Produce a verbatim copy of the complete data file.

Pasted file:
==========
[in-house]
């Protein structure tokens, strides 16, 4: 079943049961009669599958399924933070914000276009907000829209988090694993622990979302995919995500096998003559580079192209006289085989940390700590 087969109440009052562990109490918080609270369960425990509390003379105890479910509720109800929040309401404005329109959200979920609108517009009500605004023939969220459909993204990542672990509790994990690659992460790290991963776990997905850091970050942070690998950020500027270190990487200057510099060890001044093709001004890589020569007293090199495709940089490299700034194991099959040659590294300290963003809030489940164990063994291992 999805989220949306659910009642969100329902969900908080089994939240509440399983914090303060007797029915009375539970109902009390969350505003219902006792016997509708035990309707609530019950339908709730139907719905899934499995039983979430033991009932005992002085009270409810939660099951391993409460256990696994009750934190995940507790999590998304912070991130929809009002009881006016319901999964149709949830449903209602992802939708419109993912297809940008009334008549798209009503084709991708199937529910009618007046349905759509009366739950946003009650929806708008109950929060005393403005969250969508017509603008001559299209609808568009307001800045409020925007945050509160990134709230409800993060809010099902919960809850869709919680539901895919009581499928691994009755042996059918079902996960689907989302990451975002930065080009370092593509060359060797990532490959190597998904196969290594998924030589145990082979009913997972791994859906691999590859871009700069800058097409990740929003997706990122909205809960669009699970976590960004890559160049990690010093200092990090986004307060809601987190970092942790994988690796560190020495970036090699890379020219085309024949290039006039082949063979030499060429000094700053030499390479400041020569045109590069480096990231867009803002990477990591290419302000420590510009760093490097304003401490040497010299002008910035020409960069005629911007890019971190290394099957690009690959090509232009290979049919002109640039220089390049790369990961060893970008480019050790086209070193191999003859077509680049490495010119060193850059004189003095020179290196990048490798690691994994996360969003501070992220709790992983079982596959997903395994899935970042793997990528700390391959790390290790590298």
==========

[in-house]
């Protein structure tokens, strides 16, 4: 079943049961009669599958399924933070914000276009907000829209988090694993622990979302995919995500096998003559580079192209006289085989940390700590 087969109440009052562990109490918080609270369960425990509390003379105890479910509720109800929040309401404005329109959200979920609108517009009500605004023939969220459909993204990542672990509790994990690659992460790290991963776990997905850091970050942070690998950020500027270190990487200057510099060890001044093709001004890589020569007293090199495709940089490299700034194991099959040659590294300290963003809030489940164990063994291992 999805989220949306659910009642969100329902969900908080089994939240509440399983914090303060007797029915009375539970109902009390969350505003219902006792016997509708035990309707609530019950339908709730139907719905899934499995039983979430033991009932005992002085009270409810939660099951391993409460256990696994009750934190995940507790999590998304912070991130929809009002009881006016319901999964149709949830449903209602992802939708419109993912297809940008009334008549798209009503084709991708199937529910009618007046349905759509009366739950946003009650929806708008109950929060005393403005969250969508017509603008001559299209609808568009307001800045409020925007945050509160990134709230409800993060809010099902919960809850869709919680539901895919009581499928691994009755042996059918079902996960689907989302990451975002930065080009370092593509060359060797990532490959190597998904196969290594998924030589145990082979009913997972791994859906691999590859871009700069800058097409990740929003997706990122909205809960669009699970976590960004890559160049990690010093200092990090986004307060809601987190970092942790994988690796560190020495970036090699890379020219085309024949290039006039082949063979030499060429000094700053030499390479400041020569045109590069480096990231867009803002990477990591290419302000420590510009760093490097304003401490040497010299002008910035020409960069005629911007890019971190290394099957690009690959090509232009290979049919002109640039220089390049790369990961060893970008480019050790086209070193191999003859077509680049490495010119060193850059004189003095020179290196990048490798690691994994996360969003501070992220709790992983079982596959997903395994899935970042793997990528700390391959790390290790590298």